6 tips for starting a veggie garden
Autumn (and May in particular) is one of the best times of the year to start a herb and veggie patch here in South East Queensland, and with social distancing requiring us to spend more time at home, it’s a great project to tackle alone or with kid-helpers in tow.
But where to start? We’ve put together a few things to consider when it comes to earning your green thumb status.
Finding the right spot
Finding the right spot is vital to helping your veggies grow. Sunlight, air flow and water drainage are all important in finding the perfect place for your new veggie patch.
Vegetables love the sun, with most types needing about six to eight hours of sunlight a day. As we enter the colder months, we usually see an increased amount of shade, so check to see if your plants will still get ample sunshine throughout the colder months.
The ideal spot for your new garden should also be protected from the wind and slightly elevated. This will prevent strong winds from drying out garden beds (which equals droopy plants!) and from heavy rain waterlogging your crop.
Choosing your plants
So you have found the perfect spot, next comes the fun part - choosing your plants!
Nothing tastes as good as freshly grown produce; from salad greens and vegetables, to fruits and herbs, the options really are endless. Focus on what you and your family like to eat - what do your children (in particular) enjoy? Getting them involved in the planting process is a tried and tested way to see them finishing their plates come dinner time.
If you want fast-growing veggies and herbs you may want to try loose-leaf lettuces like spinach, Asian greens, snow peas, and herbs including dill, fennel and mint. Slow growing veggies include asparagus, pumpkins and melons, so take into consideration how soon you’re hoping to enjoy the fruits of your labour when choosing your seeds.
For the super garden newbies, some of the easiest veggies to grow are perennial herbs (rosemary, mint and oregano), leafy greens, spring onions, zucchini and radishes. All of these are fast growing and will be salad ready in just a few weeks.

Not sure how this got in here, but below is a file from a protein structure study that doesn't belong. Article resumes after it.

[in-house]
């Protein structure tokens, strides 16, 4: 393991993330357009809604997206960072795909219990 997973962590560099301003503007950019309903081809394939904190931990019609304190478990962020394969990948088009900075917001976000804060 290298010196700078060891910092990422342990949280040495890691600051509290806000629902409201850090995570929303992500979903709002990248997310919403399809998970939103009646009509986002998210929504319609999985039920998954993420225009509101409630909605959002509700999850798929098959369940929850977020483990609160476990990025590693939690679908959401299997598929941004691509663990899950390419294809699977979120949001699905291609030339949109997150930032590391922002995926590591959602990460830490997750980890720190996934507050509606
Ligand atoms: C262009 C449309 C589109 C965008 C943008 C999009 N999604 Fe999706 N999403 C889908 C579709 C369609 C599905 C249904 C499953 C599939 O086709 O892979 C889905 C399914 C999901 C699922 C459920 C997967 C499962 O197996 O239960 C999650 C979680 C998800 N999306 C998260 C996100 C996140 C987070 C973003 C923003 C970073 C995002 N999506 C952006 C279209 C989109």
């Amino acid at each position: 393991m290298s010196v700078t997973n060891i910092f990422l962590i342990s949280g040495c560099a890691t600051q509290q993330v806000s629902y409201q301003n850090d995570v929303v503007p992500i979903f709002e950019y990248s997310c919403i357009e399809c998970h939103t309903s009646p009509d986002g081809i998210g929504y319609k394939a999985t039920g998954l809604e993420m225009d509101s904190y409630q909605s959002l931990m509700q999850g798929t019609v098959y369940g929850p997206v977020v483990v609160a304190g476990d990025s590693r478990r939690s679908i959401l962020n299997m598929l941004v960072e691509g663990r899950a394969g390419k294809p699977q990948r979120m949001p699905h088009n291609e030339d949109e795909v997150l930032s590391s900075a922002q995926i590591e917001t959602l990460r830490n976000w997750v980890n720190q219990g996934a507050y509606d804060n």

Finding the perfect planter
Now you know what you want to plant, it’s time to pick your planter. You can find the perfect planter no matter your garden size.
If you have a small garden area, vertical gardens, wall planters and pots may be the best choice. For others with larger areas, garden beds may work better for you.
Find a planter that works best for your space and the veggies you want to plant; you may even wish to get creative with milk cartons and other containers
Planting your veggie garden
It’s time to get your hands dirty! Growing in the ground will be slightly different to growing in pots so it’s important to know how to prepare your chosen garden bed.
For growing in the ground you’ll want to prepare the soil with good quantities of compost and manure, while pots will need good quality potting mix to help your seedlings grow.
When planting seedlings, work out how much space your veggies need to grow. Keep taller plants towards the back of your garden and be conscious of the shade they may throw onto your other vegetables.
Watering your plants will also depend on whether they are in pots or in the ground. Plants growing in the ground will need watering every second day or so, whereas pots may require more frequent watering depending on the size of the pot and plant.
Keeping them alive
Now your veggie patch is planted, the hard work is keeping everything healthy so you can reap those delicious rewards.
Keeping your veggies hydrated is important throughout the growing season, especially for fast-growing plants. Regularly water your garden, making sure not to drench the entire plant.
Do your best to remove weeds from your garden (aim for about once a week), as they compete with vegetables for food and water.
And don’t forget to fertilise your veggies. Compost, manure, or purchased fertilisers are all good choices to help with soil and plant health.
Bonus tip: Compost, Compost, Compost
Compost is a great way to fertilise your garden and is another project you can get the whole family involved in.
Composting is a way of recycling organic matter like banana peels, apple cores and cucumber ends, as well as bread, cereal and pasta.
It can be fun to get the kids involved in collecting scraps, but make sure they don’t include animal products like meat, butter and yogurt in the compost heap.
Gardening is a fun and rewarding activity the whole family can enjoy. We’ve shared with you just a few things to consider when starting your own veggie patch but make sure to also do your own research, especially once you have chosen your specific veggies.
Now get out there, get your hands dirty and share your journey with us using #everleighgreenbank. We can’t wait to see your veggie gardens grow!